An opposition activist has been arrested and remanded in pre-trial custody after he and several other members of a radical group seeking to topple Armenia’s government clashed with riot police on New Year’s Eve.
The police used force against the New Armenia Public Salvation Front activists as they attempted to place a Christmas tree in Yerevan’s Liberty Square, the scene of anti-government rallies staged by the group in December. Five of them were detained as a result.
All of the activists except Safarian were set free in the following hours. The outspoken oppositionist was charged with resistance to law-enforcement bodies before a Yerevan court allowed the police to keep him under pre-trial arrest for two months on Sunday.
Safarian stands accused of assaulting and injuring a police officer, Gegham Khachatrian. He strongly denies the accusation carrying up to five years’ imprisonment. Safarian’s lawyer, Tigran Hayrapetian, insisted that it was Khachatrian who attacked his client during the incident.
Other participants of the aborted protest also accused the riot police of violence when they rallied outside the police headquarters in Yerevan to condemn Safarian’s prosecution.
They protested outside Khachatrian’s home later on Sunday. Five of them were detained there and released from police custody shortly afterwards.
The policeman in question has been unrepentant about his actions on New Year’s Eve and incriminating testimony against Safarian. In a Facebook post, Khachatrian said that he and his colleagues “maintained law and order against monkeys loitering in the square.”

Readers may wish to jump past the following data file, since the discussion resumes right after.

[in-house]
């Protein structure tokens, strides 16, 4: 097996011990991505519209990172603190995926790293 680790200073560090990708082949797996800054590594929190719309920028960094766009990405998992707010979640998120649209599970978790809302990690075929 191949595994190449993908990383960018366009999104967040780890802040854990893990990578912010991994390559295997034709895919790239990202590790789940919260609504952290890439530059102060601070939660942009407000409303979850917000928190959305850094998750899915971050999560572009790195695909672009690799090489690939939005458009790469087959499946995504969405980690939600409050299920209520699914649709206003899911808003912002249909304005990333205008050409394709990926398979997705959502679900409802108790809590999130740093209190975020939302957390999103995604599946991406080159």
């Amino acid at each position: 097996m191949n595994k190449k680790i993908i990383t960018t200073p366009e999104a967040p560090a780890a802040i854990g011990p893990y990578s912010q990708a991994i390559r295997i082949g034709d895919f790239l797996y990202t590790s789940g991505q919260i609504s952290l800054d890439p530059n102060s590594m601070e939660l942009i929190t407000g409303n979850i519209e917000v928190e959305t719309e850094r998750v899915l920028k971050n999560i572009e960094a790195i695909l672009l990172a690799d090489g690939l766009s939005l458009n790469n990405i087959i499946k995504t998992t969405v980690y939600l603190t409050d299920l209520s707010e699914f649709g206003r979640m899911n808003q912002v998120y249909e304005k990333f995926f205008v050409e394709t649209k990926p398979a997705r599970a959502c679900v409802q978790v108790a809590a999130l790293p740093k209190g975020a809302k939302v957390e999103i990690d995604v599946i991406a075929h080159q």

Safarian and four other New Armenia leaders already spent a month in detention this spring ahead of demonstrations supposedly aimed forcing President Serzh Sarkisian to resign. Safarian claimed to have been ill-treated by other inmates at Yerevan’s Nubarashen prison at the time. According to Hayrapetian, the oppositionist went on hunger strike immediately after Sunday’s court hearing to demand that he be kept in a separate prison cell at Nubarashen.
New Armenia launched on December 6 another campaign of street protests in a fresh attempt to achieve “regime change” in the country. The campaign fizzled out within weeks, with the opposition alliance failing to attract large crowds to Liberty Square.